Scientists and boffins of all persuasions are constantly looking for new numbers out there in the vast expanse of space. One of the reasons why the CERN Large Hadron Collider got as much funding as it did was because the physicists in charge promised to find at least four new numbers between eighty and a hundred. So far they haven’t found any because a cat wandered into one of the particle accelerators and now all of the machine’s insides are covered in fur and bits of stomach.

I’ve been looking at the latest in new number findings, and I’m going to write them down like a crazy person with a quill.

Fingma is a slightly irrational number, but not too irrational. It’s about as irrational as taking two umbrellas to a PTA meeting. Fingma is divisible by twelve, but only on weekdays. On weekends it’s known as Cassandra and frequents bars of ill repute, where it cannot be divided by any number, as they’re all too scared of the doorman. This is a shoddily made number, with an unfortunate vagueness around its median, mean and mode.

Named after the genius who discovered it, Seventy Ian comes between seventy two and seventy three. It was found by bisecting a triangle number horizontally, to form a parallelogram number and a smaller triangle number. This latter number was accidentally discarded with some potato peelings and probably will never be seen again. Seventy Ian does not behave well with others, and has anger issues.

NASA has decided that the negative numbers are not being used enough, and are rebranding them in the hope of increasing their popularity. The first such rebranded number is -8, which will now be known as Negative Decadence and will be covered in diamonds. Negative Decadence will be very similar to -8, just a little bit more shiny. I can’t wait to use this negative number, and I plan very big things for it. NASA will release the second new negative number, Negative Sexy, in spring.

Some men with long white coats and bad dandruff problems took the number six thousand, translated it into Japanese with an online translator, and then translated the result back into English. The result, Happy Young \(^o^)/ Go-Chan!-Thousand, is a much better version of six thousand. It can only be multiplied by numbers after they defeat it in hand-to-hand combat and it tastes of squid. Sadly, Happy Young \(^o^)/ Go-Chan!-Thousand has the unfortunate tendency to get drunk on weeknights, and so it adds and subtracts inconsistently after 6:00pm.

Finally, Bwelve is Twelve’s evil identical twin brother who recently admitted to locking his sibling up in a shed for the last three years and assuming his identity. Mathematicians around the world began being suspicious of the number when it uncharacteristically tried to seduce Thirty-Five and was caught attempting to smother Sixty-Six. Twelve has now been returned to action, but any transaction made using the number Twelve since July 2005 will have actually used Bwelve, and must therefore be made again.

Thursday, 9 October 2008

Last Night’s TV

Because of nasty incident involving a plate of knives and my groin, last night I was unable to go as planned to the Toronto Spinderella Ballroom and check out hot new band Gruntfuck Episode, so my review of their gig will have to wait until they return to the city. Instead, I was forced to sit on my arse and enjoy several hours of prime time television. Here’s my review of that, instead.

At 6:00 I watched America’s Funniest Home Videos on ABC, and laughed and laughed and laughed and laughed and laughed as people fell over. They fell into pools, off tables, off tables into pools, off pool tables, off pool tables into pools and out of pools and into tables. Oh, and there was a cat that could open doors. And then the cat fell into a pool. Brilliant stuff.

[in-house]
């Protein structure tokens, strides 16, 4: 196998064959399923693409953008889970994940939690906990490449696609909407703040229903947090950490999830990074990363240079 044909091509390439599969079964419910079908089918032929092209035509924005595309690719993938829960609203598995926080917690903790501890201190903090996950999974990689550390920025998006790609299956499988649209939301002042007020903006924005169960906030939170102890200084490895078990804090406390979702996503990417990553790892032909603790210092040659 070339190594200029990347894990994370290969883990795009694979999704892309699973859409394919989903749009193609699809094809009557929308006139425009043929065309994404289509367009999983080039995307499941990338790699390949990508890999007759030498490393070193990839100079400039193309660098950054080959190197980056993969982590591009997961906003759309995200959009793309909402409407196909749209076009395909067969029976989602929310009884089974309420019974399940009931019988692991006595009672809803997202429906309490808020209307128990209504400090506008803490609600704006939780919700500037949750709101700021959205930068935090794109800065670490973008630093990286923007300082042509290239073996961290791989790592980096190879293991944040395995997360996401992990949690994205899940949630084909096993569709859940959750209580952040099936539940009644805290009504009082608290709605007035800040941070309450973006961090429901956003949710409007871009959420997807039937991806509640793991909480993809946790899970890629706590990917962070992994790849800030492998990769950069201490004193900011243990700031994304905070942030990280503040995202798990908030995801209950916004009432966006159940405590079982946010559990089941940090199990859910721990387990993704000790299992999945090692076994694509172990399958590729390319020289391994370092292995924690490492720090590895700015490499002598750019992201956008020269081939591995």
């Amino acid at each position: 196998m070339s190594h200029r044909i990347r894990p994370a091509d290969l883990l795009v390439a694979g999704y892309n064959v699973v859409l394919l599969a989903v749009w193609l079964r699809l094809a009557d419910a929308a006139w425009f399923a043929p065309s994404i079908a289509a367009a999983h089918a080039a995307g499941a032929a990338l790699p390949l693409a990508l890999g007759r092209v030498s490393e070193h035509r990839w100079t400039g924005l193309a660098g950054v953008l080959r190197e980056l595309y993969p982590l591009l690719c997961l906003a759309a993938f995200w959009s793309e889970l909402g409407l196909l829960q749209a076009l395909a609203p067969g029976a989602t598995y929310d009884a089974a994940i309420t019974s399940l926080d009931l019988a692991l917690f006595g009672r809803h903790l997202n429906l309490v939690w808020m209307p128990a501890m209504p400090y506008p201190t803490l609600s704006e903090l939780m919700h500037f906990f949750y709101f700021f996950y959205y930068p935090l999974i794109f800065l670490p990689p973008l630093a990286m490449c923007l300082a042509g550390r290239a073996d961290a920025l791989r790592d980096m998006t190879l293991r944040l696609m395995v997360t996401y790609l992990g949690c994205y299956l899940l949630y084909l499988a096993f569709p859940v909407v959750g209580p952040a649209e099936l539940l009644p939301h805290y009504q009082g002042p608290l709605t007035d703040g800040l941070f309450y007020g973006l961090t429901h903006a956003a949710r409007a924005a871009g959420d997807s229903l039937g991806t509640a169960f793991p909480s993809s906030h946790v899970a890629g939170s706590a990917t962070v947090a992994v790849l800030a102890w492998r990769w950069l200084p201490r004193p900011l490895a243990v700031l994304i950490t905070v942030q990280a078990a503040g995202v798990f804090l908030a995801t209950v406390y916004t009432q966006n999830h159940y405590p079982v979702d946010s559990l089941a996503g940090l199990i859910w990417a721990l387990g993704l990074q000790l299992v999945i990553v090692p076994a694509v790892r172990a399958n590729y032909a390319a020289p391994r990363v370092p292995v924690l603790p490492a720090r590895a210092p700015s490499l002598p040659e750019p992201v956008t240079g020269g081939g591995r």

7:00 saw the first episode of an excellent new show, America’s Prissiest Waiters (NBC). Security camera and home video footage captured some of the most outrageously prim and proper food servers in the US. I watched with awe as a guy with a pencil-thin moustache wearing a waistcoat told a child not to throw meatballs around an Italian restaurant. I gasped as a man with a ridiculous combover informed a couple that there were no remaining specials, and laughed as he then came back to apologise for the fact that there was, after all, a single serving of vegetable soup remaining. Hosted by Jon Favreau, this is a superb program.

America’s Youngest People (8:00, E!) was a very watchable and shocking tale of those forgotten children of the nation: children. Nothing could have prepared me for the sight of these babies, some of whom were just minutes old. Indeed, these had to have been America’s Youngest People. How they sleep at night, I do not know. Lullabies, probably.

One of the best shows of the new season has to be America’s Americanest Americans (9:00, ABCBABC). Hosted by Ted Nugent, this program highlights Americans living in America who epitomise being American in the most American way. This show has more stripes and more stars than the Republican Convention, with eagles and apple pie and a CGI animation of Jesus kissing the Statue of Liberty while simultaneously shooting Arabs. Do you really need me to tell you how awesome this was?

At 10:00 I switched over to CNN, where I watched America’s Currentest Events, and then before I sank into a cold, passionless slumber I caught the first two hours of America’s Adjectiviest Nouns, a show in which the most adjectivey nouns were shown on CCTV, phone camera and home video doing those verbs that make them so adjectivey. To be honest, this was a little formulaic for my liking. I’m not sure what it was, but I felt like I’d seen this all before.

I’ll see you all next week after Thanksgiving, when hopefully the morphine will have started to work on the crippling agony that floods my very being! See you then!

Wednesday, 8 October 2008

New Words and Phrases Reviewed!

Here at the Imaginary Review, I like to be at the front line of linguistic creation. Lest we forget, I am responsible for the genesis of such excellent new words and phrases as ‘Cockroar’, ‘Apewail’ and ‘Cacophonic bellyhurt of wonderyay’. I’m sure you’ll agree, it’s only a matter of time before everyone is using these on a regular basis, even newsreaders, tennis players and high court judges.